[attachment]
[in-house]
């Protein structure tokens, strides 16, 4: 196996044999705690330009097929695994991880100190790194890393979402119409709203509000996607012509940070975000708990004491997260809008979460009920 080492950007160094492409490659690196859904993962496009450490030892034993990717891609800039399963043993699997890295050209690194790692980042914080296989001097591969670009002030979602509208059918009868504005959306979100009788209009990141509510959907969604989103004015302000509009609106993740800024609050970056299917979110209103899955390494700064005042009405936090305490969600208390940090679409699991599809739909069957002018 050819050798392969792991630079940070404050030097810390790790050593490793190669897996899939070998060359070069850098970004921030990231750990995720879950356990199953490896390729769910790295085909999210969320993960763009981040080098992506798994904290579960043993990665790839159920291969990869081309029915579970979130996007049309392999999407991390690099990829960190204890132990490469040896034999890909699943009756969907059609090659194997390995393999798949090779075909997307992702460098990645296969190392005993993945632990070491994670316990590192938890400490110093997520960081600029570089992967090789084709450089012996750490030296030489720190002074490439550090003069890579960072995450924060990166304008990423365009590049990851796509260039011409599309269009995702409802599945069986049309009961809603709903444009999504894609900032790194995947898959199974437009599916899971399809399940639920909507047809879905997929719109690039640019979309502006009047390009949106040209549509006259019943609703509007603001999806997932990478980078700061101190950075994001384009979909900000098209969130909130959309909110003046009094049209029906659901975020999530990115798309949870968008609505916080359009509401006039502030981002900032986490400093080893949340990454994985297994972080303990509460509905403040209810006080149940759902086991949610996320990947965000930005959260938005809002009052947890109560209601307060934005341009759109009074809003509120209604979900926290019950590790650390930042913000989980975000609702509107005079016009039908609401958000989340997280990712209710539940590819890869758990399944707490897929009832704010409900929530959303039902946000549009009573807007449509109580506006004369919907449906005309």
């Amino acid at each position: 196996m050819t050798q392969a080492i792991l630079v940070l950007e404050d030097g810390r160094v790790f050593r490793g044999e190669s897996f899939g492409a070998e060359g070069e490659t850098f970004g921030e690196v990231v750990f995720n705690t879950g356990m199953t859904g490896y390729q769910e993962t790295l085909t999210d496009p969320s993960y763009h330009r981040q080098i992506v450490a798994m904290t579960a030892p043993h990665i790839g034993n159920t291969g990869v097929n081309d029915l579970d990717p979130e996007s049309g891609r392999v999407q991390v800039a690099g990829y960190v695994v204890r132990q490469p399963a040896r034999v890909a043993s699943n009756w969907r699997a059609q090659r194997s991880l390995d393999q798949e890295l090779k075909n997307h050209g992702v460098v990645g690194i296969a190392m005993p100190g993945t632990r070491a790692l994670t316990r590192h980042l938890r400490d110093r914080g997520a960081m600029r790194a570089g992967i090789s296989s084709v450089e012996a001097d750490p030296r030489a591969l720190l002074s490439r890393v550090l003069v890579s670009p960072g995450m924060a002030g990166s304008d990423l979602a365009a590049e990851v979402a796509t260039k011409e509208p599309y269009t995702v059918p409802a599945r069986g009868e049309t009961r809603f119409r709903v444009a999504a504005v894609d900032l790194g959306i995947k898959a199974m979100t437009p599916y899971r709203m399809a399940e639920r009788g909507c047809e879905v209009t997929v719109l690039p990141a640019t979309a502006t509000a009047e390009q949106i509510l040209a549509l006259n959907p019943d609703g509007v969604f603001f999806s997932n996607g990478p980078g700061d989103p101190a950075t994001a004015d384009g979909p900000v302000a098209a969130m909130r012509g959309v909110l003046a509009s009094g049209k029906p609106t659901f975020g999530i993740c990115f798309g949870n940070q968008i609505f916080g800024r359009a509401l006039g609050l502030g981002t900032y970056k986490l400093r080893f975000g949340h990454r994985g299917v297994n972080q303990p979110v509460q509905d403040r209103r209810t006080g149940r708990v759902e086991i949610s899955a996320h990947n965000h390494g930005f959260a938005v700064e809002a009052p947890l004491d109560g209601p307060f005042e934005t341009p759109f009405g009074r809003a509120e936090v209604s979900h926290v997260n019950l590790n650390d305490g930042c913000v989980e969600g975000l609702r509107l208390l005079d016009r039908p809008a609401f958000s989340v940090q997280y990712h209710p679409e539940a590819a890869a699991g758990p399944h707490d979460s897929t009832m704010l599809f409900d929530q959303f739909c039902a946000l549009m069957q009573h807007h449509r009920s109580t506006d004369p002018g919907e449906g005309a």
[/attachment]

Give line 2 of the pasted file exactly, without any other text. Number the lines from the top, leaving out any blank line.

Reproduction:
């Protein structure tokens, strides 16, 4: 196996044999705690330009097929695994991880100190790194890393979402119409709203509000996607012509940070975000708990004491997260809008979460009920 080492950007160094492409490659690196859904993962496009450490030892034993990717891609800039399963043993699997890295050209690194790692980042914080296989001097591969670009002030979602509208059918009868504005959306979100009788209009990141509510959907969604989103004015302000509009609106993740800024609050970056299917979110209103899955390494700064005042009405936090305490969600208390940090679409699991599809739909069957002018 050819050798392969792991630079940070404050030097810390790790050593490793190669897996899939070998060359070069850098970004921030990231750990995720879950356990199953490896390729769910790295085909999210969320993960763009981040080098992506798994904290579960043993990665790839159920291969990869081309029915579970979130996007049309392999999407991390690099990829960190204890132990490469040896034999890909699943009756969907059609090659194997390995393999798949090779075909997307992702460098990645296969190392005993993945632990070491994670316990590192938890400490110093997520960081600029570089992967090789084709450089012996750490030296030489720190002074490439550090003069890579960072995450924060990166304008990423365009590049990851796509260039011409599309269009995702409802599945069986049309009961809603709903444009999504894609900032790194995947898959199974437009599916899971399809399940639920909507047809879905997929719109690039640019979309502006009047390009949106040209549509006259019943609703509007603001999806997932990478980078700061101190950075994001384009979909900000098209969130909130959309909110003046009094049209029906659901975020999530990115798309949870968008609505916080359009509401006039502030981002900032986490400093080893949340990454994985297994972080303990509460509905403040209810006080149940759902086991949610996320990947965000930005959260938005809002009052947890109560209601307060934005341009759109009074809003509120209604979900926290019950590790650390930042913000989980975000609702509107005079016009039908609401958000989340997280990712209710539940590819890869758990399944707490897929009832704010409900929530959303039902946000549009009573807007449509109580506006004369919907449906005309």